Cubs chairman Tom Ricketts expressed confidence MLB and the players union will come to terms for a 2020 season despite his suggestion some teams might lose more money playing even a short season than by not playing at all.
"I'm pretty optimistic we'll get games back on the field," Ricketts told ESPN’s Jesse Rogers on Tuesday. "I have full faith and confidence in the commissioner. How we get there is yet to be written, but I'm pretty sure we'll get there."
Ricketts isn’t the only owner to suggest in recent weeks it makes more financial sense to not play this season. The players are seeking their full prorated salaries, which they agreed to take in March. The owners, however, have cited a clause in that agreement where they can reopen negotiations if games are played without fans. That is the expectation for most of the season (should the two sides come to terms) due to the coronavirus.
MLB’s position is that it will lose more money if they play games without fans and pay prorated salaries than if they don’t play at all. Thus, owners are saying they will not pay pro-rated salaries.— Jon Heyman (@JonHeyman) May 13, 2020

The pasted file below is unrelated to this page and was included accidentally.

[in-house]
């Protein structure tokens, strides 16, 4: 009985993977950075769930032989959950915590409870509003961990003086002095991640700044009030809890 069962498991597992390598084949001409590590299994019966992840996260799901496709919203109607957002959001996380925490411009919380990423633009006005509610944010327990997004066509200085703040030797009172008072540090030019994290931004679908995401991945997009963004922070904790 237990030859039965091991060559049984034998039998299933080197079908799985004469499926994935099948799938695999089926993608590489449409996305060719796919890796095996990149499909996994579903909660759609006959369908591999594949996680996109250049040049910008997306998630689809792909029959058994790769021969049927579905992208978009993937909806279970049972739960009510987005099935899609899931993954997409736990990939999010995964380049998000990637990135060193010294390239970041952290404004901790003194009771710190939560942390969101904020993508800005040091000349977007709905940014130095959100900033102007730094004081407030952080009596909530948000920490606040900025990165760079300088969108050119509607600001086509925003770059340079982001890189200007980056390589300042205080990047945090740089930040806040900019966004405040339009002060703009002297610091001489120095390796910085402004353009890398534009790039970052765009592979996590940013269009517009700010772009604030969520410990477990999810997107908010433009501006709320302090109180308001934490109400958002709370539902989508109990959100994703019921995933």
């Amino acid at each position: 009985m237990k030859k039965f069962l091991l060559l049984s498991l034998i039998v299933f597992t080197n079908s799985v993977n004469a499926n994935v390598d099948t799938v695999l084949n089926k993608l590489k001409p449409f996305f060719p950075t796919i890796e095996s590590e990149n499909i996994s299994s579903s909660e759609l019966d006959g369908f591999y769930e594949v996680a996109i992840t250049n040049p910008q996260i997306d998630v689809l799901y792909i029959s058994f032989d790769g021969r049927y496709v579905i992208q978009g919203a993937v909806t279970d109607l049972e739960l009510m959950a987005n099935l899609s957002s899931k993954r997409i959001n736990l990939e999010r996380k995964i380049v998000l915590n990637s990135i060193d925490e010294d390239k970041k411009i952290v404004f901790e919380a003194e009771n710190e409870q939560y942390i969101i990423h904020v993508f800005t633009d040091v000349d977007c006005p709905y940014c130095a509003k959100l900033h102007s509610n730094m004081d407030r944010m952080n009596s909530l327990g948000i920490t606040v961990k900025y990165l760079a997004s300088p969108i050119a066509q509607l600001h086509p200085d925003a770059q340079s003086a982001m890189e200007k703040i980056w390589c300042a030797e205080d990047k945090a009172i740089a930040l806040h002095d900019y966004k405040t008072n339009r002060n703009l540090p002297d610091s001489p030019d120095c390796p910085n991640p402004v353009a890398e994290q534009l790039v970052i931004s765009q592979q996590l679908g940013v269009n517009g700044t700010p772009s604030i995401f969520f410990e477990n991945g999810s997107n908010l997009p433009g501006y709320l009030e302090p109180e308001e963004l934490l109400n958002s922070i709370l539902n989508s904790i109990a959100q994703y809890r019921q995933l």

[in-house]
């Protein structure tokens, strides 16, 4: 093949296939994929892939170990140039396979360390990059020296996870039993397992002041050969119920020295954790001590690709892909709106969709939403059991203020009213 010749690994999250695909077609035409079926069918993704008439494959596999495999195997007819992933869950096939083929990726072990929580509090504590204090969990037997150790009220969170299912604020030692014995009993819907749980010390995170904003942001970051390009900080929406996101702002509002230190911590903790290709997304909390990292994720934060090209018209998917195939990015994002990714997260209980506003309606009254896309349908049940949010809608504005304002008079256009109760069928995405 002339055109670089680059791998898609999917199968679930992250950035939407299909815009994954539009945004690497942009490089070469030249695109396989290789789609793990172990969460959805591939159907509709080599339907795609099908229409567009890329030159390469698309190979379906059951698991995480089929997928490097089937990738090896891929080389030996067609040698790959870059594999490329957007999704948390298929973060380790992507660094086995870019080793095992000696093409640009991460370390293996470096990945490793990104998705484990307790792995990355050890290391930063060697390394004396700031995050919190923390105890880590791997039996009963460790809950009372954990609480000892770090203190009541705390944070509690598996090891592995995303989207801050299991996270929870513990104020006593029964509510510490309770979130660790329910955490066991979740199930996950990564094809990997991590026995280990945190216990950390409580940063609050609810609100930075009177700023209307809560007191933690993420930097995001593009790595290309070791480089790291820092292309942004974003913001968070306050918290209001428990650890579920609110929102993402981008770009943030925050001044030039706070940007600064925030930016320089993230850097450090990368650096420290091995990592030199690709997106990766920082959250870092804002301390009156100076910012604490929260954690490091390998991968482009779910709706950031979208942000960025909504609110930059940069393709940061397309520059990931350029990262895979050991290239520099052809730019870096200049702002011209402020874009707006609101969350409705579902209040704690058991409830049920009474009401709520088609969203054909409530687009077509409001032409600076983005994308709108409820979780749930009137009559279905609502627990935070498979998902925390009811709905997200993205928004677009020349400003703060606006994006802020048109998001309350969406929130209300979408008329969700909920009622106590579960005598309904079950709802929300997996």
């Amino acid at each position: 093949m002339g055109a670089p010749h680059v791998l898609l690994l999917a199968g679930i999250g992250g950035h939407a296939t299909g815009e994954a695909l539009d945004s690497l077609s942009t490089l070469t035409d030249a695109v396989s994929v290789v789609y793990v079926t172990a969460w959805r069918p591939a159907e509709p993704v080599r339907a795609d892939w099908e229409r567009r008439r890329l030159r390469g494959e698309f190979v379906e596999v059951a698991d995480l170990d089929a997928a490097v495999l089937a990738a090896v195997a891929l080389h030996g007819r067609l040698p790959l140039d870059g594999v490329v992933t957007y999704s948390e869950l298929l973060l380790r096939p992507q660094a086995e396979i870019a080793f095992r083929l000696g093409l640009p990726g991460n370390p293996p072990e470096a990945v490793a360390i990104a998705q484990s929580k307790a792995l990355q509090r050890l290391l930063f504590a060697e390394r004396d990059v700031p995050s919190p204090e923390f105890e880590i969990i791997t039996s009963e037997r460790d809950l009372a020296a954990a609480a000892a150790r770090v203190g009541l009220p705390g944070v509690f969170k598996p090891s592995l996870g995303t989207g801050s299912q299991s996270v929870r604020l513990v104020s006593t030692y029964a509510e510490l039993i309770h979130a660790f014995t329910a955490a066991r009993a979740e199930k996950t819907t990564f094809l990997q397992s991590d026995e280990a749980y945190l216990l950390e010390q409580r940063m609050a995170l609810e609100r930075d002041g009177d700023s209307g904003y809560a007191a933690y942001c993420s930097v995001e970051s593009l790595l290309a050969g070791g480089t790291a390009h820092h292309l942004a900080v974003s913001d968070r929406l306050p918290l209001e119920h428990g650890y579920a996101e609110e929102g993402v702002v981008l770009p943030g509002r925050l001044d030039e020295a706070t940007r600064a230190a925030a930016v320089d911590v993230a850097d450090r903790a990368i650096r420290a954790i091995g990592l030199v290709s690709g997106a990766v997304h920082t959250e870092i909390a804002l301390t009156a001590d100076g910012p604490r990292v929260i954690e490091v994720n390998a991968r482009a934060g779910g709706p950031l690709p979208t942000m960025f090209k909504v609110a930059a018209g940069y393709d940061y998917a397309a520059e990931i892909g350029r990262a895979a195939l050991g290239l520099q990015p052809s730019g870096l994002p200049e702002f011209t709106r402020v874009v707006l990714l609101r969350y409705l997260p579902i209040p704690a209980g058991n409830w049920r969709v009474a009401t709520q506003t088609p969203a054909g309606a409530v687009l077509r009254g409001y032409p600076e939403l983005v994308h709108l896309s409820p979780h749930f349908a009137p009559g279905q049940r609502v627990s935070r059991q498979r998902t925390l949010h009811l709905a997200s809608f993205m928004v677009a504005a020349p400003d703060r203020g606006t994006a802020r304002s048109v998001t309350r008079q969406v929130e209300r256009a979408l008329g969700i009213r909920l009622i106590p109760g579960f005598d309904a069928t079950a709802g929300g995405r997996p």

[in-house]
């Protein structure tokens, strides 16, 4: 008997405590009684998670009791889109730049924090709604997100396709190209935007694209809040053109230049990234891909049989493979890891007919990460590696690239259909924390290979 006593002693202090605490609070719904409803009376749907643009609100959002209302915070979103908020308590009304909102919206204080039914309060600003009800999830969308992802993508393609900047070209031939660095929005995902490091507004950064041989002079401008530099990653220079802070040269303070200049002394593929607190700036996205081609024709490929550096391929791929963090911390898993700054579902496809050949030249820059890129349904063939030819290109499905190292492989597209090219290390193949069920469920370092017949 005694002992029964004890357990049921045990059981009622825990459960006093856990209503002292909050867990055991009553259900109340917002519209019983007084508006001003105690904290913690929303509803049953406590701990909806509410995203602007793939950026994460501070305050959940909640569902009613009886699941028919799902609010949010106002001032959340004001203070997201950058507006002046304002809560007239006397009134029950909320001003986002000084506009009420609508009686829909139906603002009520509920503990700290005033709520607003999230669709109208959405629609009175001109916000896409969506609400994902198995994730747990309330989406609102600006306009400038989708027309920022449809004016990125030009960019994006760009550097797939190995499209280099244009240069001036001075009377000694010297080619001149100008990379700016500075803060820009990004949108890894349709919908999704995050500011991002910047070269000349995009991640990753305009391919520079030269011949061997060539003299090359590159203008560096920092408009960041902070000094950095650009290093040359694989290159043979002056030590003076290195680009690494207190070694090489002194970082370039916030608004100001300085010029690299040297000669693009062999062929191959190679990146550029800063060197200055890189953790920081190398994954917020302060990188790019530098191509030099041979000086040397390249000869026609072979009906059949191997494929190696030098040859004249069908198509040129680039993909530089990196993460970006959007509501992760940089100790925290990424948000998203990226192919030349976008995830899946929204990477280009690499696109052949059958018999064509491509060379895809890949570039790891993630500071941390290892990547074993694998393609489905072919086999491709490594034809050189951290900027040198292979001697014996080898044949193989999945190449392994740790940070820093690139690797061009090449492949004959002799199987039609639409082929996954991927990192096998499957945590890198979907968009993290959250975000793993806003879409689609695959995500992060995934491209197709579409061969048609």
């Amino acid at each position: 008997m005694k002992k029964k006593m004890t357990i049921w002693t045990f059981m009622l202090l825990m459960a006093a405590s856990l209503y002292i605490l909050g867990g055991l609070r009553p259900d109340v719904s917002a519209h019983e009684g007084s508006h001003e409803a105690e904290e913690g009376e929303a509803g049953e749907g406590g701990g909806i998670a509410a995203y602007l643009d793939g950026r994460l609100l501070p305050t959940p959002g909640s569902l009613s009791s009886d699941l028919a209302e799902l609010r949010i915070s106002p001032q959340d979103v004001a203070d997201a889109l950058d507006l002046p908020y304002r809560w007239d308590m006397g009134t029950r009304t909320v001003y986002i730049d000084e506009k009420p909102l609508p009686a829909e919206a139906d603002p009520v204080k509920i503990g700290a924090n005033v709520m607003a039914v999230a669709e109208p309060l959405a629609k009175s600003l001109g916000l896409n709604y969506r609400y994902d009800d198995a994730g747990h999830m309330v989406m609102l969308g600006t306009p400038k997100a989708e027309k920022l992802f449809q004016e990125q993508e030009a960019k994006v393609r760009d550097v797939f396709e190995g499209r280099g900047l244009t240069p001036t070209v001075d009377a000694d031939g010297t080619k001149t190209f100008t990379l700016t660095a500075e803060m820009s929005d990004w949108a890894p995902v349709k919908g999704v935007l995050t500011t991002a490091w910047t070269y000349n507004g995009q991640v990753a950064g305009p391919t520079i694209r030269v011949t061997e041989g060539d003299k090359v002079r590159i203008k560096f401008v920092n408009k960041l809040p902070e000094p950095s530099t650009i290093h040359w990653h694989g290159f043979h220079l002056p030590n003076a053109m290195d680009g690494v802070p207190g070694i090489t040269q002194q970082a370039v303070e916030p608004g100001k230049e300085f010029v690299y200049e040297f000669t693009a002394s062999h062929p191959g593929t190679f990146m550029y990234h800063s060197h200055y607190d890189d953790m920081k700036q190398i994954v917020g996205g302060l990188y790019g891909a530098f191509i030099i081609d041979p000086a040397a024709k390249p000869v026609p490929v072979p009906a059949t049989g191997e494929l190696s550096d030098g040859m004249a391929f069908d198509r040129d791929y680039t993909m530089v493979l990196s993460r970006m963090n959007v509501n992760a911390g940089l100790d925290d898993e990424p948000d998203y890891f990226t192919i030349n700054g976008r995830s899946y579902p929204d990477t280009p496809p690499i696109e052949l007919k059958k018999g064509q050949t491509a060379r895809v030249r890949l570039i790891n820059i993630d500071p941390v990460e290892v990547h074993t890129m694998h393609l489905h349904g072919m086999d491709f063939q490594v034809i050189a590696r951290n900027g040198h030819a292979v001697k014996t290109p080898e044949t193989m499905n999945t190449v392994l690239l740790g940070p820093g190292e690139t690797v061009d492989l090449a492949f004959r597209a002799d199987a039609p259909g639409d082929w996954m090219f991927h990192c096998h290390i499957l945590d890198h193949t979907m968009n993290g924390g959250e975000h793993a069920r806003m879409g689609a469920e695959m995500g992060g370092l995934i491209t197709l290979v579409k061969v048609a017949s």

Ricketts said MLB owners aren’t looking at not playing, however, echoing comments he made on CNBC last week stating the Cubs “definitely” would rather play.
"There are scenarios where not playing at all can be a better financial option, but we're not looking at that," Ricketts told Rogers. "We want to play. We want to get back on the field. ... I'm not aware of any owners that don't want to play.
“We just want to get back on the field in a way that doesn't make this season financially worse for us."
The league sent the union its financial proposal for 2020 last Tuesday, and the players countered with a proposal on Sunday to play 114 games compared to the owners’ 82-game plan. The aforementioned March agreement allows the league to mandate a shorter season if it sees fit.
ESPN’s Jeff Passan reported Monday MLB could propose something along the lines of a 50-60 game season in which they’d pay players prorated salaries. That would still represent a pay cut for the players, however. In any case, a shortened season means significant revenue losses for the league.
"The scale of losses across the league is biblical," Ricketts said. "The timing of the work stoppage, the inability to play was right before the season started. We're looking at 30 teams with zero revenue. To cover the losses, all teams have gone out and borrowed. There's no other way to do it in the short run. In the long run, we may be able to sell equity to cover some of our losses but that's in the long run.”